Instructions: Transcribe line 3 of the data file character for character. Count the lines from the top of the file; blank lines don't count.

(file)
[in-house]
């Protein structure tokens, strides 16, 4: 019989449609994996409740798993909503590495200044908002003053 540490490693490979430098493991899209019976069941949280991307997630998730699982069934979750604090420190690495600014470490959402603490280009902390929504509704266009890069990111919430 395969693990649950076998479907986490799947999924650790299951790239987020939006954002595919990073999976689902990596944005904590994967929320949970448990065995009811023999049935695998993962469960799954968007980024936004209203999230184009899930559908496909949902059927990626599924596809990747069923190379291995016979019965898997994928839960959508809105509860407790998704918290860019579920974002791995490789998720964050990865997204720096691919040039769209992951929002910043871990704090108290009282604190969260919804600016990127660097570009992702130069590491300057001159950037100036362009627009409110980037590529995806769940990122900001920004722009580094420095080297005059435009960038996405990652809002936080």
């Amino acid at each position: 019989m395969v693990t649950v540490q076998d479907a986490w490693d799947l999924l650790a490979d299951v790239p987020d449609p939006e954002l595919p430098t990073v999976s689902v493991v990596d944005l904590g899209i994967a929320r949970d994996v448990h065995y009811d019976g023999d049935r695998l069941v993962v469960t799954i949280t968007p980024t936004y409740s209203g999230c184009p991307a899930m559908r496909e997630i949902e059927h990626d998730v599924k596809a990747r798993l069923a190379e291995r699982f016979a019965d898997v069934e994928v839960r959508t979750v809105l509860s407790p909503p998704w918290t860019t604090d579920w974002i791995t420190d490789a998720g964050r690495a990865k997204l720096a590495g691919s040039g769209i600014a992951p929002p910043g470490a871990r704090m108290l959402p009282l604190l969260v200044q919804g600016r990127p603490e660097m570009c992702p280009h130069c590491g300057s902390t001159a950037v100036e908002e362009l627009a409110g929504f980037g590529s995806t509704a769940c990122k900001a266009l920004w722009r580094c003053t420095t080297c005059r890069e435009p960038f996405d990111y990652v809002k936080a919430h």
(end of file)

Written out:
């Amino acid at each position: 019989m395969v693990t649950v540490q076998d479907a986490w490693d799947l999924l650790a490979d299951v790239p987020d449609p939006e954002l595919p430098t990073v999976s689902v493991v990596d944005l904590g899209i994967a929320r949970d994996v448990h065995y009811d019976g023999d049935r695998l069941v993962v469960t799954i949280t968007p980024t936004y409740s209203g999230c184009p991307a899930m559908r496909e997630i949902e059927h990626d998730v599924k596809a990747r798993l069923a190379e291995r699982f016979a019965d898997v069934e994928v839960r959508t979750v809105l509860s407790p909503p998704w918290t860019t604090d579920w974002i791995t420190d490789a998720g964050r690495a990865k997204l720096a590495g691919s040039g769209i600014a992951p929002p910043g470490a871990r704090m108290l959402p009282l604190l969260v200044q919804g600016r990127p603490e660097m570009c992702p280009h130069c590491g300057s902390t001159a950037v100036e908002e362009l627009a409110g929504f980037g590529s995806t509704a769940c990122k900001a266009l920004w722009r580094c003053t420095t080297c005059r890069e435009p960038f996405d990111y990652v809002k936080a919430h």